Open Heart Surgery
Seven of the ten plagues that God sent against Egypt are in this week's Torah portion. The common perception of the purpose of these plagues is that they were sent by God to persuade Pharaoh to release the Jewish people, but the Torah itself offers a different explanation.
"You shall speak everything that I shall command you, and Aaron your brother shall speak to Pharaoh, that he should send the Children of Israel from his land. But I shall harden Pharaoh's heart and I shall multiply My signs and My wonders in the land of Egypt. Pharaoh will not heed you, and I shall put My hand upon Egypt; and I shall take out My legions -- My people the Children of Israel -- from the land of Egypt with great judgments. And Egypt shall know that I am Lord (YHVH), when I stretch out My hand over Egypt; and I shall take the Children of Israel out from among them. (Exodus 7:2-5)
Thus the stated purpose of the plagues is to introduce God -- by His name of YHVH -- to the Egyptians so that Egypt will know when the Jews leave that it was not Pharaoh who let them go, but that God's hand took them out of Egypt.
Later, this idea is stated slightly differently in a passage that warns about the plague against the firstborn:
"For this time I shall send all my plagues against your heart, and upon your servants, and your people, so that you should know that there is none like Me in all the world. For now I could have sent My hand and stricken you and your people with the pestilence and you would have been obliterated from the earth. However, for this I have let you endure, in order to show you My strength and so that My Name may be declared throughout the world." (Exodus 9:14-16)
God not only wants to introduce Himself, but also aims to establish universal recognition of His uniqueness: "There is none like Me in all the world."
Thus according to the Torah, the plagues are to be viewed as teaching aids. They teach Egypt and the world about God's existence, His uniqueness, and the extent of His powers.
In contrast, the purpose of the three plagues described in next week's Torah portion -- locusts, darkness, and the death of the first born -- are presented thus:
"And so that you may relate in the ears of your son and your son's son that I made a mockery out of Egypt and My signs that I placed among them -- that you may know that I am YHVH." (Exodus 10:2)
The purpose of these last three plagues are to teach the Jewish people that God is YHVH, and to give them a story to tell their children -- how God made a mockery out of Egypt for their sakes.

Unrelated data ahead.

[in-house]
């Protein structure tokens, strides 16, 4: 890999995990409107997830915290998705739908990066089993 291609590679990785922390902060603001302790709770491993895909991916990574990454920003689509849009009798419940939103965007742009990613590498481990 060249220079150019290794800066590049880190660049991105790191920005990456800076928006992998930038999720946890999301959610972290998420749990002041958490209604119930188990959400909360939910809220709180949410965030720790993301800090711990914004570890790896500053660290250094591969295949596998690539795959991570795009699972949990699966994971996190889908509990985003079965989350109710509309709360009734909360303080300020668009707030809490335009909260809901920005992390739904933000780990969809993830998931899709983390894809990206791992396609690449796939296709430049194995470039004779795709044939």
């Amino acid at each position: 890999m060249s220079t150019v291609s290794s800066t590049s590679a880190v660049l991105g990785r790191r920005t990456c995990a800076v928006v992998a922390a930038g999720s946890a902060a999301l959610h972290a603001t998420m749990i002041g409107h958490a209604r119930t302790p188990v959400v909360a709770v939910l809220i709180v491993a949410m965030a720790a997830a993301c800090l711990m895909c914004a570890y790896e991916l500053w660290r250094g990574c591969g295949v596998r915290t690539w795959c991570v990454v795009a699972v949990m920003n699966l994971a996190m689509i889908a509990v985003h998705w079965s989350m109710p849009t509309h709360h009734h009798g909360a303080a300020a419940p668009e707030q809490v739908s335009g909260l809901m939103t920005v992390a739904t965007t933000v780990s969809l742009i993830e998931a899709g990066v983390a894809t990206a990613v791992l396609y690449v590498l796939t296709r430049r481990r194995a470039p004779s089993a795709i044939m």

The plagues have different aims vis a vis the Jewish people than the Egyptians and the rest of the world. How can we relate to the significance of this difference?
Let us first address the reasons given in our Torah portion. What is the point of teaching the world about God and His power if God simultaneously hardens Pharaoh's heart so that he ignores the information?
More to the point, if God -- who is Omniscient and Omnipotent -- sets out to accomplish something in the world, presumably He knows what He must do to insure that His design is accomplished. Therefore, the knowledge of God introduced into the world by the ten plagues was not meant for one generation of Egyptians or perhaps two. Such knowledge is eternal just as the Torah itself is eternal.
What is the point hardening the Pharaoh's heart?
If so, what happened to this teaching? How come the world is not inundated with the knowledge of God's existence and his powers?
The following analysis is based on the teaching of Rabbi Dessler.
First let us attempt to understand what is meant by the concept of hardening Pharaoh's heart.
New information is often very disconcerting to human beings and tends to upset the delicate balance of free will. Knowledge of an Omnipotent God, Who is capable of altering the rules of nature at His whim, was brand new to the world and to Pharaoh, and it was freshly introduced by the plagues. It must have come as an overwhelming shock to the Pharaoh who declared shortly before:
"Who is YHVH that I should heed his voice and send out Israel? I do not know YHVH, nor will I send out Israel." (Exodus 5:2)
To trace the psychological effects of new found familiarity with God we have only to look at how the world reacted to the introduction of the knowledge of El Shadai.
God spoke to Moses and said to him, "I am YHVH, I appeared to Abraham, to Isaac, to Jacob as El Shaddai, but with my name YHVH I did not make Myself known to them." (Exodus 6:2)
The name El Shaddai, the aspect under which God interrelated with the patriarchs, represents the aspect of God Who can manipulate nature for the benefit of those He favors. Thus He can grant wealth and success to the patriarchs, make them victorious over their enemies, give them children after a long period of apparent sterility and so on. None of these things are miraculous per se, they merely do not happen very often. They demonstrate that God controls nature, not that He is Omnipotent. They do not indicate that God can totally override natural processes. They merely demonstrate that within the system of nature, He can do as He likes.